Titles: Antropophagus (The Grim Reaper, Anthropophagous: The Beast and in the United States , Zombie 7)

Release Date: August 1980

Tagline: " It's not fear that tears you apart ... It's him."

Budget: ???

Country: Italy

Antropophagus (1980) is an italian horror film directed by Joe D'Amato and co-written by D'Amato and George Eastman, who also starred in the film as the monster.

Stranded on a deserted island in greece, a group of tourists are attacked by a repulsive cannibal.


A pair of Germans visiting a remote Greek island go to the beach, and are slaughtered by someone who emerges from the ocean. On the mainland, five travelers are preparing to tour the islands, and are joined by Julie, who asks for a ride to an island that some friends of hers live on. The only one who objects to this detour to the island (which Julie explains has only a few permanent residents, and only sees tourists a few months out of the year) is Carol, whose tarot cards convince her that something bad will happen if they go to the island. The group sails to the island anyway, and while disembarking the pregnant Maggie hurts her ankle, so she stays behind on the boat with its owner. A man attacks the boat, ripping the sailor's head off, and abducting Maggie.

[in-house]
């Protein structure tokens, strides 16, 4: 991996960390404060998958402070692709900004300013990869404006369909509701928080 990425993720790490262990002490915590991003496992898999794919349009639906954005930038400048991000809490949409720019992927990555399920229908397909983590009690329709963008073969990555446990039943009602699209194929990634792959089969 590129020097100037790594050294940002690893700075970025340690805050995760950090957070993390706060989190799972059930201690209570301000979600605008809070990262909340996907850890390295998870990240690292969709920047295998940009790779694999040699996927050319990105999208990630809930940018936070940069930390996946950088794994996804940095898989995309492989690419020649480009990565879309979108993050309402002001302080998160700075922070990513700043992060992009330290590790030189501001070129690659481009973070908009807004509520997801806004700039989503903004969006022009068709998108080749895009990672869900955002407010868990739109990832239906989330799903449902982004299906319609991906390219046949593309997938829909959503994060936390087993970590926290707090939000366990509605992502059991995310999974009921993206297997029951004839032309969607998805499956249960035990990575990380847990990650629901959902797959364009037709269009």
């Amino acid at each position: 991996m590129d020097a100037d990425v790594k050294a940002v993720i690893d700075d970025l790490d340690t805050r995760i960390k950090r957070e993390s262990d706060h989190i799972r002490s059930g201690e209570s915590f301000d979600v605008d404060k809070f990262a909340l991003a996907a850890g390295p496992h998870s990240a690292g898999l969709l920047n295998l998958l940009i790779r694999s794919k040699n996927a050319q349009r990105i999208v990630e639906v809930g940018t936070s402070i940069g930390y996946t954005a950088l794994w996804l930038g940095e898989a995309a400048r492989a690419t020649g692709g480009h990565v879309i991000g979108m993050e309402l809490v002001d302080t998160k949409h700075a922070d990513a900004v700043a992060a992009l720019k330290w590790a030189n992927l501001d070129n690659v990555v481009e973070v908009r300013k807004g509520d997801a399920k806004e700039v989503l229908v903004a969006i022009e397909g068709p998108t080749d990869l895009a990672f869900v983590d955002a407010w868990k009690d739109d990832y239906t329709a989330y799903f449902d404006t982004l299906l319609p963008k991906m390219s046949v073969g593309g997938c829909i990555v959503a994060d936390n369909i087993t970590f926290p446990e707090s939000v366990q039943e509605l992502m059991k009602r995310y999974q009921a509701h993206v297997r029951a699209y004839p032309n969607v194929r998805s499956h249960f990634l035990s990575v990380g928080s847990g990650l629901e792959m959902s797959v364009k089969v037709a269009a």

The others explore the island's town, discovering it in disarray, and abandoned with the exception of an elusive woman in black, who writes "Go Away" on a dusty window. In a house, a rotting corpse which appears to have been cannibalized is uncovered, prompting everyone to rush back to the boat, which is adrift. With no other options, the group goes to the house owned by Julie's friends, where they find the family's blind daughter, Henriette. After wounding Daniel in a panic, Henriette is calmed down, and rants about there being a madman who smells of blood prowling the island.